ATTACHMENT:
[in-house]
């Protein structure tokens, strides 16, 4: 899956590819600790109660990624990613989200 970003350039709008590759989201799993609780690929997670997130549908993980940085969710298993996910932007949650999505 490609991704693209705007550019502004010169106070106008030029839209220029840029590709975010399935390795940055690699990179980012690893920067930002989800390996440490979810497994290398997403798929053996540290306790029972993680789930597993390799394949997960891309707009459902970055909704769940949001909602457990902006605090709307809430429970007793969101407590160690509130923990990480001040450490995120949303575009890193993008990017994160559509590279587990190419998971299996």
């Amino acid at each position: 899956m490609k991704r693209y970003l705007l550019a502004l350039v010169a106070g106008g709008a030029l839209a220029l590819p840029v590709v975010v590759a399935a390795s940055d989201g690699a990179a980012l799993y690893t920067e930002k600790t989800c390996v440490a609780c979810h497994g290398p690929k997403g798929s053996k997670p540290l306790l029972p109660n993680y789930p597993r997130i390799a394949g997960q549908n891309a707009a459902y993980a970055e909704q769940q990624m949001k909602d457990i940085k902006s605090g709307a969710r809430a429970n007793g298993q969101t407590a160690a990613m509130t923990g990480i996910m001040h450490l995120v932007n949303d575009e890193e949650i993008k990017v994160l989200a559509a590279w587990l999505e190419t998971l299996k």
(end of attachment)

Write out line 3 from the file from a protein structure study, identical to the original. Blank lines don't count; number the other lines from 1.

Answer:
């Amino acid at each position: 899956m490609k991704r693209y970003l705007l550019a502004l350039v010169a106070g106008g709008a030029l839209a220029l590819p840029v590709v975010v590759a399935a390795s940055d989201g690699a990179a980012l799993y690893t920067e930002k600790t989800c390996v440490a609780c979810h497994g290398p690929k997403g798929s053996k997670p540290l306790l029972p109660n993680y789930p597993r997130i390799a394949g997960q549908n891309a707009a459902y993980a970055e909704q769940q990624m949001k909602d457990i940085k902006s605090g709307a969710r809430a429970n007793g298993q969101t407590a160690a990613m509130t923990g990480i996910m001040h450490l995120v932007n949303d575009e890193e949650i993008k990017v994160l989200a559509a590279w587990l999505e190419t998971l299996k």